Does banning the hijab enhance freedom?

“We received testimonies of Muslim fathers who had to transfer their daughters from public to (Catholic) private schools where they were free of pressure to wear the headscarf. Furthermore, in the increasing number of schools where girls wear the hijab, a clear majority of Muslim girls who do not wear the headscarf called for legal protection and asked the commission to ban all public displays of religious belief.”

Peter Northup at Crescat Sententia refers to Patrick Weil’s defense of the French ban on wearing the hijab and other religious symbols in the public schools.

Northrup is right to say that Weil’s account shows that the ban responded to a real problem, rather than being merely a silly, illiberal act of secularist excess. According to Weil, the majority of Muslim girls wanted not to wear the hijab, but faced pressure, including threats of violence, if they did not do so:

… in schools where some Muslim girls do wear the headscarf and others do not, there is strong pressure on the latter to “conform”. This daily pressure takes different forms, from insults to violence. In the view of the (mostly male) aggressors, these girls are “bad Muslims”, “whores”, who should follow the example of their sisters who respect Koranic prescriptions.

We received testimonies of Muslim fathers who had to transfer their daughters from public to (Catholic) private schools where they were free of pressure to wear the headscarf. Furthermore, in the increasing number of schools where girls wear the hijab, a clear majority of Muslim girls who do not wear the headscarf called for legal protection and asked the commission to ban all public displays of religious belief.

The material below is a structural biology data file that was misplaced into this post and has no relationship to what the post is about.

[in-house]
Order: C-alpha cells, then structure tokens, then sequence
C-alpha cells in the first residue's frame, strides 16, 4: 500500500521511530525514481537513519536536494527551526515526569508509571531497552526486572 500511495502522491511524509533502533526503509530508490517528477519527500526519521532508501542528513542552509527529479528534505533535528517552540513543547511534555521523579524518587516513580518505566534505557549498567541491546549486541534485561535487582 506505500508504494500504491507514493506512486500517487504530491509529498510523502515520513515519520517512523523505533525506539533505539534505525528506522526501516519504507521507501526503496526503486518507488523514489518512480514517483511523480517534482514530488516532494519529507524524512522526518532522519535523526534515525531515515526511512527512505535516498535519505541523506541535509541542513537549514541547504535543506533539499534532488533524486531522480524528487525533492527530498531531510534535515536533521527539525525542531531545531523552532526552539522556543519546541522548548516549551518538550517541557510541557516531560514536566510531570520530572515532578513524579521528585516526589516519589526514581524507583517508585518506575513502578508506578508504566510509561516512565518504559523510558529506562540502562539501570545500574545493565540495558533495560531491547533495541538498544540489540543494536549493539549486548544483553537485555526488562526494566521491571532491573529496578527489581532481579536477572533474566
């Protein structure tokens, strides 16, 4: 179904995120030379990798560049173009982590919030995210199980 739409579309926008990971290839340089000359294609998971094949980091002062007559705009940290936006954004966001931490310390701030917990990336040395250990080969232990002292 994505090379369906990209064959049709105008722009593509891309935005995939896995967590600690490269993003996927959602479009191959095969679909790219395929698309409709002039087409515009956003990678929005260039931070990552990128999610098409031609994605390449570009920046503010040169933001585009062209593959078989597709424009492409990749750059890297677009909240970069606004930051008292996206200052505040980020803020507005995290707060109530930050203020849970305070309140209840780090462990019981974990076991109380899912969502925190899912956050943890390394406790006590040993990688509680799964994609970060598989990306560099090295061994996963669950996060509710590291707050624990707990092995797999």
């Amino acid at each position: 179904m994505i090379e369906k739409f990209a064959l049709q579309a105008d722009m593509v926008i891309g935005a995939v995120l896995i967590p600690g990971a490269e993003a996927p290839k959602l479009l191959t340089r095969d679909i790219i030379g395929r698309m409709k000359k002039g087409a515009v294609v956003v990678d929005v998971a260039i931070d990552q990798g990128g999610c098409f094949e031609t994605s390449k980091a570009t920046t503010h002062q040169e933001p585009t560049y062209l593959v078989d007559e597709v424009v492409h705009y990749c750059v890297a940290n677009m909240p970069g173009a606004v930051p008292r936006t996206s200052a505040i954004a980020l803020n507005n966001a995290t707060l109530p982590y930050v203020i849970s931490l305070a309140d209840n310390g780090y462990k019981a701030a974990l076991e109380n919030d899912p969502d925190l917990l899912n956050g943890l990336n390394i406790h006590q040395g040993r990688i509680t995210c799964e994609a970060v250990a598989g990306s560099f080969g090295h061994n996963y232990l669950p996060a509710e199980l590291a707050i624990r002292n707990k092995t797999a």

Weil concludes:

Either we left the situation as it was, and thus supported a situation that denied freedom of choice to those — the very large majority — who do not want to wear the headscarf; or we endorsed a law that removed freedom of choice from those who do want to wear it.

We decided to give freedom of choice to the former during the time they were in school, while the latter retain all their freedom for their life outside school.

Northrup is impressed but not convinced. If the problem is violence rather than simply the usual social pressures for conformity, he asks, why not address the violence directly?

The answer, it seems to me, is not far to seek. Given the ratio of students to adults in a school, the actual capacity of the adults to control the behavior of the students always falls well short of their legal authority, and responsibility, to do so.

If some girls are scarved and others aren’t, those who aren’t present themselves as a target for harrassment. If all girls are unscarved, no one presents such a target. So though it’s not quite the same coordination problem as the one Northrup discusses, it’s still a coordination problem.

The issue of intimidation, as Northrup notes, continues outside the schools, but outside the school it’s easier for victims to elude predators.

The ban was written in general terms, to include all obtrusive religious symbols, including yarmulkes. I understand the desire of the commission not to single out Islamic symbols for particular attention. On the other hand, if the necessity arose specifically in the context of the hijab, it would have been more liberal, though less multicultural, to be specific rather than generic.

Jacob Levy spoke out strongly against the ban when it came out. I’d be interested in his response to Weil. [Update: Levy’s not persuaded by Weil; Kleiman’s not persuaded by Levy. (I fail to see the analogy between banning a behavior that is being repressed by violence and banning a behavior that is being enforced by violence.) So it goes.

In the meantime, all I can say is that this is one of many problems I’m glad I’m not in charge of.

Author: Mark Kleiman

Professor of Public Policy at the NYU Marron Institute for Urban Management and editor of the Journal of Drug Policy Analysis. Teaches about the methods of policy analysis about drug abuse control and crime control policy, working out the implications of two principles: that swift and certain sanctions don't have to be severe to be effective, and that well-designed threats usually don't have to be carried out. Books: Drugs and Drug Policy: What Everyone Needs to Know (with Jonathan Caulkins and Angela Hawken) When Brute Force Fails: How to Have Less Crime and Less Punishment (Princeton, 2009; named one of the "books of the year" by The Economist Against Excess: Drug Policy for Results (Basic, 1993) Marijuana: Costs of Abuse, Costs of Control (Greenwood, 1989) UCLA Homepage Curriculum Vitae Contact: Markarkleiman-at-gmail.com